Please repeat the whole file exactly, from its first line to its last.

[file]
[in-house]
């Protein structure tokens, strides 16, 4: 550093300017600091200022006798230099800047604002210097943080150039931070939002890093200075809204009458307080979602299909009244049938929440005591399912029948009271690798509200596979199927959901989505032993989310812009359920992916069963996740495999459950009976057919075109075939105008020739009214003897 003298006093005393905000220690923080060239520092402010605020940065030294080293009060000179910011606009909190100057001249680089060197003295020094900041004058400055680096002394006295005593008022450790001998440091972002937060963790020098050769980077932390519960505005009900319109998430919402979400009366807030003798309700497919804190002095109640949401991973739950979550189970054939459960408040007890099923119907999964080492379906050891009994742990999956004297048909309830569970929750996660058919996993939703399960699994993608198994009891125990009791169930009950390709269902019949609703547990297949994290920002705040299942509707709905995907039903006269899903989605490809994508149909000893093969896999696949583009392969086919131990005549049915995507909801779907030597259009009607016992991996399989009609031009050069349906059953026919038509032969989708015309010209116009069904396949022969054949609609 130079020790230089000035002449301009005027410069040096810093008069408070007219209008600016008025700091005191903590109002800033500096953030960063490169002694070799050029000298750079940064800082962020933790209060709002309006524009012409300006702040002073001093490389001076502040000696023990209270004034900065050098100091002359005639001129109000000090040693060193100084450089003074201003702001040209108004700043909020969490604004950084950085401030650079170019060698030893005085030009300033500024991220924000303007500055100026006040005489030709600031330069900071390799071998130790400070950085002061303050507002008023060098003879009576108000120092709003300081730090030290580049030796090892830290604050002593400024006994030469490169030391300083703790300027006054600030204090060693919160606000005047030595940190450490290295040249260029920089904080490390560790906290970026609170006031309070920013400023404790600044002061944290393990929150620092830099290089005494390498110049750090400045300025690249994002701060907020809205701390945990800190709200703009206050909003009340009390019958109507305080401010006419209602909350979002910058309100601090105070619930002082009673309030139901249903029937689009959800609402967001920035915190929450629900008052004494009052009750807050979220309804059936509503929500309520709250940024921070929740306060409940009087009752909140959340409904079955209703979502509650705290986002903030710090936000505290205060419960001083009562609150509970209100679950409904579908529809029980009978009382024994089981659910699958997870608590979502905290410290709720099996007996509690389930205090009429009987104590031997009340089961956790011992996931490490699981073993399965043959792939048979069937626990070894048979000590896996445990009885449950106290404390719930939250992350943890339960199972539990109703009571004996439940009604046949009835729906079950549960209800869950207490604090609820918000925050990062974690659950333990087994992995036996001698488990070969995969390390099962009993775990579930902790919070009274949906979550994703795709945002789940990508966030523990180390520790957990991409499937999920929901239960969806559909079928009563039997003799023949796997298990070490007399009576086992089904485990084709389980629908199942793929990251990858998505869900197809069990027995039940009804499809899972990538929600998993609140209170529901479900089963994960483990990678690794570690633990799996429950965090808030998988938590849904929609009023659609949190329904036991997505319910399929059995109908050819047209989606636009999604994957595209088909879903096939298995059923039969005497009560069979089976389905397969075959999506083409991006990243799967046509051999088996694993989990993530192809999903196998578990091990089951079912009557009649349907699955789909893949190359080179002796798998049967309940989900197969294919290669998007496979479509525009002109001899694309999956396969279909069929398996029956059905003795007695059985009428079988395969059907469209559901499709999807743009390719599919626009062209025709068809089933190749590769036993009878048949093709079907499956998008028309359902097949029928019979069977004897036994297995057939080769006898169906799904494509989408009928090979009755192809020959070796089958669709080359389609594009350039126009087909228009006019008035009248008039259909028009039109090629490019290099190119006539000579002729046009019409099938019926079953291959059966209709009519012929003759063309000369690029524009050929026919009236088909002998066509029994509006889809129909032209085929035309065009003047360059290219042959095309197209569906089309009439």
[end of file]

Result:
[in-house]
């Protein structure tokens, strides 16, 4: 550093300017600091200022006798230099800047604002210097943080150039931070939002890093200075809204009458307080979602299909009244049938929440005591399912029948009271690798509200596979199927959901989505032993989310812009359920992916069963996740495999459950009976057919075109075939105008020739009214003897 003298006093005393905000220690923080060239520092402010605020940065030294080293009060000179910011606009909190100057001249680089060197003295020094900041004058400055680096002394006295005593008022450790001998440091972002937060963790020098050769980077932390519960505005009900319109998430919402979400009366807030003798309700497919804190002095109640949401991973739950979550189970054939459960408040007890099923119907999964080492379906050891009994742990999956004297048909309830569970929750996660058919996993939703399960699994993608198994009891125990009791169930009950390709269902019949609703547990297949994290920002705040299942509707709905995907039903006269899903989605490809994508149909000893093969896999696949583009392969086919131990005549049915995507909801779907030597259009009607016992991996399989009609031009050069349906059953026919038509032969989708015309010209116009069904396949022969054949609609 130079020790230089000035002449301009005027410069040096810093008069408070007219209008600016008025700091005191903590109002800033500096953030960063490169002694070799050029000298750079940064800082962020933790209060709002309006524009012409300006702040002073001093490389001076502040000696023990209270004034900065050098100091002359005639001129109000000090040693060193100084450089003074201003702001040209108004700043909020969490604004950084950085401030650079170019060698030893005085030009300033500024991220924000303007500055100026006040005489030709600031330069900071390799071998130790400070950085002061303050507002008023060098003879009576108000120092709003300081730090030290580049030796090892830290604050002593400024006994030469490169030391300083703790300027006054600030204090060693919160606000005047030595940190450490290295040249260029920089904080490390560790906290970026609170006031309070920013400023404790600044002061944290393990929150620092830099290089005494390498110049750090400045300025690249994002701060907020809205701390945990800190709200703009206050909003009340009390019958109507305080401010006419209602909350979002910058309100601090105070619930002082009673309030139901249903029937689009959800609402967001920035915190929450629900008052004494009052009750807050979220309804059936509503929500309520709250940024921070929740306060409940009087009752909140959340409904079955209703979502509650705290986002903030710090936000505290205060419960001083009562609150509970209100679950409904579908529809029980009978009382024994089981659910699958997870608590979502905290410290709720099996007996509690389930205090009429009987104590031997009340089961956790011992996931490490699981073993399965043959792939048979069937626990070894048979000590896996445990009885449950106290404390719930939250992350943890339960199972539990109703009571004996439940009604046949009835729906079950549960209800869950207490604090609820918000925050990062974690659950333990087994992995036996001698488990070969995969390390099962009993775990579930902790919070009274949906979550994703795709945002789940990508966030523990180390520790957990991409499937999920929901239960969806559909079928009563039997003799023949796997298990070490007399009576086992089904485990084709389980629908199942793929990251990858998505869900197809069990027995039940009804499809899972990538929600998993609140209170529901479900089963994960483990990678690794570690633990799996429950965090808030998988938590849904929609009023659609949190329904036991997505319910399929059995109908050819047209989606636009999604994957595209088909879903096939298995059923039969005497009560069979089976389905397969075959999506083409991006990243799967046509051999088996694993989990993530192809999903196998578990091990089951079912009557009649349907699955789909893949190359080179002796798998049967309940989900197969294919290669998007496979479509525009002109001899694309999956396969279909069929398996029956059905003795007695059985009428079988395969059907469209559901499709999807743009390719599919626009062209025709068809089933190749590769036993009878048949093709079907499956998008028309359902097949029928019979069977004897036994297995057939080769006898169906799904494509989408009928090979009755192809020959070796089958669709080359389609594009350039126009087909228009006019008035009248008039259909028009039109090629490019290099190119006539000579002729046009019409099938019926079953291959059966209709009519012929003759063309000369690029524009050929026919009236088909002998066509029994509006889809129909032209085929035309065009003047360059290219042959095309197209569906089309009439």